Some are alleging that “lust” is the consequential equivalent of “fornication.” Hence, if a woman determines her husband has “lusted” after another woman, she may, with impunity, divorce him—with the option of marrying another man. The theory is seriously flawed.
During a recent television interview, in a desperate attempt to suggest that true Christian teaching is not adverse to homosexuality, Patricia Ireland argued that Jesus “never mentioned homosexuality.” The implication clearly was that Christ would have condemned this lifestyle explicitly, had he disapproved of it.
Some allege that all second marriages following a divorce are prohibited. Does this theory have the support of Scripture? Has the New Testament information on this matter been corrupted? Study this issue with us.
America is undergoing a serious erosion of one of the most sacred institutions of humanity—that of marriage. Such will continue to eat away at the very vitals of human existence.
Occasionally we receive questions on the topic of divorce and remarriage. We cannot give unequivocal answers regarding cases wherein we cannot possibly know all the facts. However, we can deal with certain principles.
Are contraceptive methods of birth control equivalent to the practice of abortion?
When is divorce permissible? May a marriage partner divorce his or her spouse simply because they have tired of the marriage? Is “authorization” from God required for a divorce? Study this challenging issue with us.
May the guilty person in a divorce because of fornication remarry?
When “Sick at Heart” wrote to “Dear Abby” concerning her loveless marriage, Abby directed her to seek a “spiritual advisor.” One such advisor wrote in with his perspective. Was it spiritual? For advice to be spiritual and beneficial, it must be scriptural. Jason Jackson challenges “Reverend” Norman L. Conaway’s claim to be providing spiritual advice.
The “Gay community” is “in your face” these days, foisting their agenda of perversion upon a largely unsuspecting society. Progressively downward we seem to spiral, toward an abyss of amoral corruption. In this week’s Penpoints, Jason Jackson responds to the oft-repeated charge of “homophobia.”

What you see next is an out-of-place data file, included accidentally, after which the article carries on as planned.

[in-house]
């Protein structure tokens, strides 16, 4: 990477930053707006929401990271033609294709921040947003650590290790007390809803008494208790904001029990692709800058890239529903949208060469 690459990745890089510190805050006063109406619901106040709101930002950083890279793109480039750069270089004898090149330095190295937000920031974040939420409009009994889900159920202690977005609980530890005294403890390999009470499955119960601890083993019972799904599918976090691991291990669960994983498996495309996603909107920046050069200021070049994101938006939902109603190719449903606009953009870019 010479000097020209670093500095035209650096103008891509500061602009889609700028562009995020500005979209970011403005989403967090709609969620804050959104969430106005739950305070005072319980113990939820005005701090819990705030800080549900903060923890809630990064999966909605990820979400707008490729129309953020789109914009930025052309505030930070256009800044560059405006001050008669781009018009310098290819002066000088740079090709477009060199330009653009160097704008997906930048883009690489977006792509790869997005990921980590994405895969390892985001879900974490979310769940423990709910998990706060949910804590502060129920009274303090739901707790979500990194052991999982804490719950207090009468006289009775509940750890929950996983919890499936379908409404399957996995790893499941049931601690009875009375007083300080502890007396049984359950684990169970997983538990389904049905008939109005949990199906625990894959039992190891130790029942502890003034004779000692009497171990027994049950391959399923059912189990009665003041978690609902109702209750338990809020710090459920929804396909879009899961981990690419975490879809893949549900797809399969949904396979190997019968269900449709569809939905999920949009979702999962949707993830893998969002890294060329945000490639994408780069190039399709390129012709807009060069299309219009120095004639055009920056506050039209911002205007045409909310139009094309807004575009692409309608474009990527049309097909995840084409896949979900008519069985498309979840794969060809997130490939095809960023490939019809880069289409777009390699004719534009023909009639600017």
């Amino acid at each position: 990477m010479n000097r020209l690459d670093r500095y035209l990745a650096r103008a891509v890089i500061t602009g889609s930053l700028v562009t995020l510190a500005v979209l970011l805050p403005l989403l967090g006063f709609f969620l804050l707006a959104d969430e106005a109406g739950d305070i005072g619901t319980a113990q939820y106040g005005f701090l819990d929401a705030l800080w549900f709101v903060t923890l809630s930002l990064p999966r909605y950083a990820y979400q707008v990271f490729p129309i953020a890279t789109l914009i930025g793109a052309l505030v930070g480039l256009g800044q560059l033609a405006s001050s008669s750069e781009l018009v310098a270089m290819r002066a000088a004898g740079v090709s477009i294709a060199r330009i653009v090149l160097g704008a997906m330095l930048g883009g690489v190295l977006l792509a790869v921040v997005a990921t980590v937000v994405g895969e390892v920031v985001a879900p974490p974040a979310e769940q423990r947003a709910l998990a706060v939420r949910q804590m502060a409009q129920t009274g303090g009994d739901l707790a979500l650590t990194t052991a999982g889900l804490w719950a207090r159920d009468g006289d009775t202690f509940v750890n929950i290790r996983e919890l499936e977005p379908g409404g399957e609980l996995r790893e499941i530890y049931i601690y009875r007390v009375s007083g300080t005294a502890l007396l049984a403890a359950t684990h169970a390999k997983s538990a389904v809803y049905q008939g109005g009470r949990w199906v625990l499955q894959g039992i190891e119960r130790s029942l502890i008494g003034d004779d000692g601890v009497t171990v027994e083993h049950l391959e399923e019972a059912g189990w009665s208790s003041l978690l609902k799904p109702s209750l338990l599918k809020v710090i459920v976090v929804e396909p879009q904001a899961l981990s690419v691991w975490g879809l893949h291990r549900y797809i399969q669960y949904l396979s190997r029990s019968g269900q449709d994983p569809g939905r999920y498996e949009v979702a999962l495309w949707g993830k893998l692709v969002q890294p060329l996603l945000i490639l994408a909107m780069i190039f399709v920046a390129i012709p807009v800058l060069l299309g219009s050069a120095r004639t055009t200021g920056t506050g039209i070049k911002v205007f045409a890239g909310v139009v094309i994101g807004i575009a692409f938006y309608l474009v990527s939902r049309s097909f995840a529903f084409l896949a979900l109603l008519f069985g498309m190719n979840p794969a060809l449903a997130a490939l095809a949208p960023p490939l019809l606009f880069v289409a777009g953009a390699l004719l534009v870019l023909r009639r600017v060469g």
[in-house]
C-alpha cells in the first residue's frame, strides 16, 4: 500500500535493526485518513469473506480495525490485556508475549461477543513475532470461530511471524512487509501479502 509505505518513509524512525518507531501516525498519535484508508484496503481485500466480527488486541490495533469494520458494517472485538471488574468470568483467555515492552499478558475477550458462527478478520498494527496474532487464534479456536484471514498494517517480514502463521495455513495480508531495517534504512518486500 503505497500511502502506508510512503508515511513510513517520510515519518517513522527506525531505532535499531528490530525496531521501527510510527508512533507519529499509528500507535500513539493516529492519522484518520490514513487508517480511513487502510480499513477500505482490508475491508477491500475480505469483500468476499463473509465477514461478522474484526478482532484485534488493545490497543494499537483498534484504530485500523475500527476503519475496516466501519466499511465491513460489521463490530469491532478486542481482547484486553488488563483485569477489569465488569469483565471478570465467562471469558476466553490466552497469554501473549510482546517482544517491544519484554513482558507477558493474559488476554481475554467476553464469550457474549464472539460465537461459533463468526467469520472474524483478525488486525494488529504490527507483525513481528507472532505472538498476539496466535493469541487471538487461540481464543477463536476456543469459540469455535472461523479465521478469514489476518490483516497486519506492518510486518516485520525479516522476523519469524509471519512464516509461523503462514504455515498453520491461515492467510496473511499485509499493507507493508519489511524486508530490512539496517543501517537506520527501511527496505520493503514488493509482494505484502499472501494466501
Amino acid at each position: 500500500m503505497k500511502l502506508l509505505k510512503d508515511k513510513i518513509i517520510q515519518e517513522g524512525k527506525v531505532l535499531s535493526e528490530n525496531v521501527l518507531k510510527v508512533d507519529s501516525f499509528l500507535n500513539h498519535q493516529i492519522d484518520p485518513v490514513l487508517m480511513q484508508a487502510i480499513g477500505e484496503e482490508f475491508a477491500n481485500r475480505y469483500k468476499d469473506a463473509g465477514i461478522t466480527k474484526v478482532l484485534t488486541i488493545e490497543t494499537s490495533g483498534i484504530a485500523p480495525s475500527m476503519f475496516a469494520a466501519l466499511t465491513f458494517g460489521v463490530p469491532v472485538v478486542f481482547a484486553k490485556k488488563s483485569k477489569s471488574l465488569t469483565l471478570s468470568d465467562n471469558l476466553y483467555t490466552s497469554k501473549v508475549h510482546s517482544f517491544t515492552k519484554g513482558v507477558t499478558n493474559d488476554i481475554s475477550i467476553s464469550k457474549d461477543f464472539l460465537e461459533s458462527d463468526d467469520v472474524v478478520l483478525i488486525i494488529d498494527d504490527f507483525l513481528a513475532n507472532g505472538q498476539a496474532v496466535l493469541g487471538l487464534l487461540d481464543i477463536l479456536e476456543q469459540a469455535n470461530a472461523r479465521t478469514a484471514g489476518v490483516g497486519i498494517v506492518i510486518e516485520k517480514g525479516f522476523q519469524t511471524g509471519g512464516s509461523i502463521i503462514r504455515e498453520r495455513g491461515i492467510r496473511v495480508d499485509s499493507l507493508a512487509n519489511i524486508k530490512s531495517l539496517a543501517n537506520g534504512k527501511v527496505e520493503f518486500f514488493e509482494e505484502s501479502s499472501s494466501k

Many have been lead into doctrinal error by what may seem to be compelling arguments. But when the logical consequences of such arguments are entertained, their absurdity becomes apparent.
That the institution of marriage has a divine origin is clear. And so it is important to understand what the bible teaches about this sacred relationship.
It is never right to do wrong. But wrong-doing is compounded even more when one perverts Scripture in seeking to rationalize his evil. This week’s Q&A segment deals with the “gift” of celibacy. What is it?
Is “marriage” a divinely designed institution, or is it a human invention? Let us see where the evidence lies.
Several years ago, it would hardly have been necessary to discuss the meaning of “adultery.” Now many believe that adultery is merely the act of repudiating one’s marriage vows, rather than unauthorized sexual conduct involving one who is married.
A new generation of Americans has watched steadily as a deadly plague has descended upon this nation. It is the plague of sexual perversion. Moral people have but two choices: let your voices of protest be heard, or be surrounded increasingly by moral filth.
The marriage principles found in the Bible have a purpose; they are designed for our benefit.
Some allege that the Gospel Accounts—Matthew, Mark, Luke, and John—reflect Old Testament legislation, and therefore these books do not constitute an authoritative body of instruction for Christians. This article addresses the fallacy of this kind of reasoning.
In Psalm 51, it appears that David is praying for forgiveness after having committed fornication with Bathsheba (as indicated in the superscription). How then could he have said to God, “Against thee, thee only, have I sinned” (v. 4)?